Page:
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Crayons and Cries


P O E T R Y


Tabassum Hasnat


Rubbing the stained palms of hers,
Against the baby pink wipes,
The smell of melons seemed 
To tingle the rims of her nostrils.
She bent on her knees, onto the cold floor,
Letting the small fingers of hers 
To clasp around the crayons,
That laid sprawled neath the white papers 
When vivid hues of red yellow and blue,
Tugged at the corners of her eyes,
Causing her to beam at her little piece of art,
That had her world etched across it
With her parents breathing at the very core.

And then she heard it – those very sudden cries,
Padding her way to the door,
She turned the knob 
When a banging sound boomed in her ears,
As if something, or maybe someone 
Had been hurled against a wall.
Tinge of blackness gleamed across her,
As she peeked through the partly opened door,
Nothing, absolutely nothing 
Yet there was something 
Clawing upon this darkness when she saw it –
The edge of a knife, glistening with menace,
Pressed up to, perhaps someone’s throat, 
But whose? Pondered the mind of this little girl,
As her fingers itched to push the door open,
A tad more, and more until it was 
her mother’s throat swaying upon the verge,
Of being perfectly sliced by that very knife.

The crayons slipped from her fist,
With a soft thud beside her feet,
As her round big welled up eyes,
Took in the hands that held the knife.
And does she not know those hands
By every chamber of her thumping heart?
She stepped a foot away from the door,
While her mother begged and beseeched,
To be freed from those hands of her father’s.

Something crunched under her feet 
As she continued to back away,
With a rush of throbbing befuddlement,
Gnawing at the depths of her mind 
When she glanced down at those two pieces,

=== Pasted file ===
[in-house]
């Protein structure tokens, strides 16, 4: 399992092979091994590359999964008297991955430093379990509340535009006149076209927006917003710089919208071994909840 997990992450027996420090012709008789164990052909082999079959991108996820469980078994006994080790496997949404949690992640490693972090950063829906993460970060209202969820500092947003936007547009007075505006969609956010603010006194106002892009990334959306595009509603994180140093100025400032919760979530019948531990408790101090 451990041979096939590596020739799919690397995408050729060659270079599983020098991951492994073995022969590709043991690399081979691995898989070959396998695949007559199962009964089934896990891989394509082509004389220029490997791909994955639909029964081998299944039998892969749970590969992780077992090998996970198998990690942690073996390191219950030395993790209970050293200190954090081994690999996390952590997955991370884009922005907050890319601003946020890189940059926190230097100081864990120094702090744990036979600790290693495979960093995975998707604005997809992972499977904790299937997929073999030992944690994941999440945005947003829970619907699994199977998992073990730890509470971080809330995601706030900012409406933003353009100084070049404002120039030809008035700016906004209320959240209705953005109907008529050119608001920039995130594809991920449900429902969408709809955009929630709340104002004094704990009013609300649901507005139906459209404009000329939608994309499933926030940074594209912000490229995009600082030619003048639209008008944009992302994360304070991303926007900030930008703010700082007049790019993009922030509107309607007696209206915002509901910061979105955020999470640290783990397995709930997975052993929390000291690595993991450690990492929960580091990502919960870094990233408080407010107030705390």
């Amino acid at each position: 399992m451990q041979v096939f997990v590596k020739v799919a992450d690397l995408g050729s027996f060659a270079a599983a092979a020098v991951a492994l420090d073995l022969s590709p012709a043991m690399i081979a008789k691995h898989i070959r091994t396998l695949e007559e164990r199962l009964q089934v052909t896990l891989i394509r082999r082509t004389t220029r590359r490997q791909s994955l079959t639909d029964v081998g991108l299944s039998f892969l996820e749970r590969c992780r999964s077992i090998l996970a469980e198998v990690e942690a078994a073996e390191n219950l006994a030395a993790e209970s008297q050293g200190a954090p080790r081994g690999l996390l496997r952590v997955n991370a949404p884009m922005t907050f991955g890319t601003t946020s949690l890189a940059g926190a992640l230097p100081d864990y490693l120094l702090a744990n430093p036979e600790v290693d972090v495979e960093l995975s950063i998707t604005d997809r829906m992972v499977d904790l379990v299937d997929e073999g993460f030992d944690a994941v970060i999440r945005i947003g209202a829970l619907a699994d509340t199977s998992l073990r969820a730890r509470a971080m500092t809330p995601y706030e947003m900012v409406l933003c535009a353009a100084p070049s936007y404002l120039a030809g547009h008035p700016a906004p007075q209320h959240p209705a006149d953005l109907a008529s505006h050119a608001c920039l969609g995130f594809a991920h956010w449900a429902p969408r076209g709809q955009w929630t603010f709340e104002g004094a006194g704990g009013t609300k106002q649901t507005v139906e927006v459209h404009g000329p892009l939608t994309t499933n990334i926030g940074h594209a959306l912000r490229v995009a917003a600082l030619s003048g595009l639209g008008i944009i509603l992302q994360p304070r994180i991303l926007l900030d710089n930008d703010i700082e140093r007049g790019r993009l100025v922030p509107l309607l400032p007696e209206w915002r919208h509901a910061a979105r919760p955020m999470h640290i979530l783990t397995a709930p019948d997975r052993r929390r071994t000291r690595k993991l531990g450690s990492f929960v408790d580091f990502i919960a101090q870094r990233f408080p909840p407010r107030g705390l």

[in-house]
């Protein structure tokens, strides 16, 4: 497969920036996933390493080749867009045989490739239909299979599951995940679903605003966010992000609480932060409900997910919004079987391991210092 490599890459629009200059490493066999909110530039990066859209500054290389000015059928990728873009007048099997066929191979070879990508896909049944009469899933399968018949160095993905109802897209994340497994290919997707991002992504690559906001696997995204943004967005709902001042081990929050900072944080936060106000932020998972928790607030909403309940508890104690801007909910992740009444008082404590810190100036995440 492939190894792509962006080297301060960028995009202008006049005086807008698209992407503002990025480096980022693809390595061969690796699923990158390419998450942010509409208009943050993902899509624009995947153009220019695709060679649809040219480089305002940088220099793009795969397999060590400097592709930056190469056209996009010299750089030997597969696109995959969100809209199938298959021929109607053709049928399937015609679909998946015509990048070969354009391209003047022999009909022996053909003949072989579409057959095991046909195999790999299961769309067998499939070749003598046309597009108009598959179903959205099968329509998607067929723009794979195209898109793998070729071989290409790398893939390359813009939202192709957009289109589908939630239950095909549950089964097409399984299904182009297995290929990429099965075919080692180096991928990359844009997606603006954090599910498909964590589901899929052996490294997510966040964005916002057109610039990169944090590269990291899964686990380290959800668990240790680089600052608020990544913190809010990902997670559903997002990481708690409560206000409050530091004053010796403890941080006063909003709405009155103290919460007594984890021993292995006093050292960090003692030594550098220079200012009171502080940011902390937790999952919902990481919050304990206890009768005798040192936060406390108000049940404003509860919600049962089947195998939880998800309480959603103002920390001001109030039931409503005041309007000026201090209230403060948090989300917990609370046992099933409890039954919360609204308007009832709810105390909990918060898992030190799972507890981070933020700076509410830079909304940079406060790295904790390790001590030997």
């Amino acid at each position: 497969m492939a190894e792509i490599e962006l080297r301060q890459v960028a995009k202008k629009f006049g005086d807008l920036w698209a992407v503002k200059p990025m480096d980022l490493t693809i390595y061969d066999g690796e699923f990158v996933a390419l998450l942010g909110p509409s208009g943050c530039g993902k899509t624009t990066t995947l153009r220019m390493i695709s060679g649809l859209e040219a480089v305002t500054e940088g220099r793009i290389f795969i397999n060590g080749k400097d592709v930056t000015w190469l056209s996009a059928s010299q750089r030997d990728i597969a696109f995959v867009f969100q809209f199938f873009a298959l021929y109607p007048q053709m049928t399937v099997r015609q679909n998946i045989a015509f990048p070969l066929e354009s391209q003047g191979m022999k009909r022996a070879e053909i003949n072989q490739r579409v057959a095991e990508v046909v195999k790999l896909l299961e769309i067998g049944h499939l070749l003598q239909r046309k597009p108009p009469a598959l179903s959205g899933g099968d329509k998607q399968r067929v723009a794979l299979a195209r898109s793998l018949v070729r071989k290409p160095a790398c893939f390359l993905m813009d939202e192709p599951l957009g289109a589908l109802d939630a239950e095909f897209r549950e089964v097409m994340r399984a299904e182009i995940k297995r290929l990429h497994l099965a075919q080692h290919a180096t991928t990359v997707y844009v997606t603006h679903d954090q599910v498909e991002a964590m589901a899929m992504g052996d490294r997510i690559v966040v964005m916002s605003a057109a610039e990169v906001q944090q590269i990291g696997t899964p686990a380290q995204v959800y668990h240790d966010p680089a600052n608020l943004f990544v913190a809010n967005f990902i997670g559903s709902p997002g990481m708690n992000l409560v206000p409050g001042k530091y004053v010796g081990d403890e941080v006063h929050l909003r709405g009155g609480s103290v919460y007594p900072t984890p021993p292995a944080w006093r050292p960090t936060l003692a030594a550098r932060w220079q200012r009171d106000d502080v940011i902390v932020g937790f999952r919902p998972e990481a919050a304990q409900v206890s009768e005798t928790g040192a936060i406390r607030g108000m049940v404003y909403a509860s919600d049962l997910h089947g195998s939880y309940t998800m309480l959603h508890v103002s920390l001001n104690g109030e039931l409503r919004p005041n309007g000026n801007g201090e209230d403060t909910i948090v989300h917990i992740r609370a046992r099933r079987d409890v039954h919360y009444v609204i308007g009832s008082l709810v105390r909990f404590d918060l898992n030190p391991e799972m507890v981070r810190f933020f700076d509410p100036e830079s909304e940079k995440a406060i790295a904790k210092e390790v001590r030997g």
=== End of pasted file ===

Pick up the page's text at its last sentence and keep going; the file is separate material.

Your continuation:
Of the once whole crayon.
And her gaze moved, so did her small frame,
Towards the drawing of hers,
She paused in the midway,
To look over her shoulder when 
the frugal glimpse of her mother’s throat,
free of any knife’s slashing edge 
Sent a shiver of relief along the spine of hers,
Only to be replaced with yet another shiver 
Of the vilest and hideous dread,
As she saw the same pair of hands, 
Now curled up around the base of her mother’s neck.

Seizing the drawing off the floor,
Along with some of the scattered crayons,
She ran to the furthermost nook of her room,
Hiding herself there with the drawing 
Clutched to her chest until she couldn’t help 
But throw it away in front of her 
And scratch and scrawl on every inch of it,
With the same crayons 
That she once used to craft this little,
But very endearing art of hers.
And at one point she must have 
Succumbed to sleep.
For how long could the lids
Of a seven-year-old be wakeful?
And the next time, she heard a cry,
It was of her own, as she came running,
Down the stairs sniffling and shaking 
Only to be scooped into the lap,
Of her father’s whom she failed 
to cognise last night, but all she had been told,
Was that it was one bad dream,
and would soon be forgotten and forsaken.

Then what was that patch of redness?

That she could see on her mother’s neck,
From the corner of her eyes, 
As she rushed to her with the widest smile 
Sealed upon the cheeks that held,
Tints of black and blue veiled 
With the seamless blush of rosiness,
While she rocked back and forth 
Wrapped in the warmth of the man,
She had loved the most.
But what was that blotch of callousness?
Carved in the fibres of his hands,
That seemed to be shrouded with 
The tenderness that she could only feel,
As he rubbed soothing circles upon her back.

And, what about those shreds of paper 
That laid strewn across that cranny of her room,
Along with the splintered pieces of the crayons,
That still retained their colours upon her palms?
Alas, for how could have the tweeny weeny mind 
Of hers, sought the answers, 
To these dauntingly devastating queries?
Yet they lingered, here and there 
Buried in some secluded corner of her mind,
For, she might not have been the victim 
But surely the witness of such domestic violence.

 


Tabassum Hasnat is a freelance writer of short-form fictitious genres, and co-author of multiple international book compilations and anthologies published on platforms like Amazon, Kindle, Google Books, Kobo, Barnes & Nobles, Notion Press, etc.

 

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